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World Trade Center Review Critics


Dave White Profile

… not bad. Read full review

Other Critics provided by

Critics scores range from 0 to 100, with higher scores indicating more favorable reviews.

  • 4.0

    out of 100

    Generally favorable reviews
    based on a weighted average of all
    critic review scores.

  • 50

    out of 100

    Wall Street Journal Joe Morgenstern

    World Trade Center shows us many things we already know, though with impressive flair, then plunges underground for an unconvincing drama based on a multitude of facts. It's upbeat, all right, but badly off kilter.

  • 75

    out of 100

    USA Today Claudia Puig

    Where "United 93" was a superb example of masterful storytelling, World Trade Center is a more conventional rendering.

    Read Full Review

  • 75

    out of 100

    Entertainment Weekly Owen Gleiberman

    A scrupulous and honorable film. Yet it never comes close to being a revelatory one; it sentimentalizes more than it haunts.

    Read Full Review

  • 88

    out of 100

    ReelViews James Berardinelli

    World Trade Center is Stone's most potent motion picture since "Platoon," and may be the most accessible across-the-board since "Wall Street."

    Read Full Review

  • 90

    out of 100

    The Hollywood Reporter Kirk Honeycutt

    This is a film of terrific selectivity. By focusing on two of the few who did survive the collapse, the film achieves emotional power and an uplifting ending.

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  • See all World Trade Center reviews at

For Families provided by Common Sense Media

Pause for kids 13 & under

Inspiring 9/11 account too much for younger kids.

What Parents Need to Know

Parents need to know that this film isn't appropriate for younger kids and may be too much for sensitive teens. It includes explicit images of the World Trade Center Towers collapsing, mostly from inside the buildings (with crashing/exploding sound effects). It also features potentially upsetting television footage and recreations of Ground Zero, the air filled with smoke and dust, with fires burning. Early on, you see a body falling from a tower (and cops' horrified reactions); later, several men are crushed by the falling building; one dies on screen, gurgling blood from his mouth as another observes (again, horrified). At the hospital the victims' injuries are visible (broken limbs, bloody faces). Family members waiting for news are tense and sad, and some argue; a woman cries about her lost son; a pregnant woman vomits; some characters smoke cigarettes and use occasional harsh language.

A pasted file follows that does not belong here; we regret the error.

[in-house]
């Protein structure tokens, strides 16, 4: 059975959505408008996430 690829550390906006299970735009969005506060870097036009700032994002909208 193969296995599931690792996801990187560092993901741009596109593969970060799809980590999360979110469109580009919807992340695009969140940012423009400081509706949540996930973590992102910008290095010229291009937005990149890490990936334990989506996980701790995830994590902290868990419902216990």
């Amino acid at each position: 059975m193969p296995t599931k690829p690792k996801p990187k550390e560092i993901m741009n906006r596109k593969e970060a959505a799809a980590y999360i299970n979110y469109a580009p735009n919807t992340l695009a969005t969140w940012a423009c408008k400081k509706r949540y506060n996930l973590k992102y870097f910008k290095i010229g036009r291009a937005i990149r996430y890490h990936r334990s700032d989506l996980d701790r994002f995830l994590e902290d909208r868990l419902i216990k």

• Families can talk about the relationship that develops between the two survivors, John and Will: How do they keep each other alive by sharing personal stories? How does the community get through the waiting and grieving? How do the kids react to their fathers' unknown status? How do their mothers answer their questions in ways that are honest and also comforting?

    Families can also talk about their own recollections of the day and answer any questions kids may have about the tragic events.

The good stuff
  • message true3

    Messages: Characters cope with traumatic circumstances with resolve, courage, and compassion.

What to watch for
  • violence false5

    Violence: A shot of the hole left by one of the planes shows flames; a tiny figure appears from a long distance, jumping/falling from one of the towers; scenes of the collapsing towers are disturbing (loud noises, chaotic editing, cuts to black screens); people emerge from towers bloody and dazed; TV image of United Flight 93 crash site in Pennsylvania; men lying beneath rubble are plainly injured (they have trouble breathing, lose consciousness, describe their crushed knees and other damage; a trapped man fires a gun into the air, then dies.

  • sex false0

    Sex: A couple appears in bed together during a white-lit, happy flashback (some kissing, much laughing).

  • language false3

    Language: One "f--k;" other profanity used by injured men.

  • consumerism false0

    Consumerism: Mention of Target, CVS aisles show glimpses of products.

  • drugsalcoholtobacco false0

    Drinking, drugs and smoking: Characters smoke cigarettes.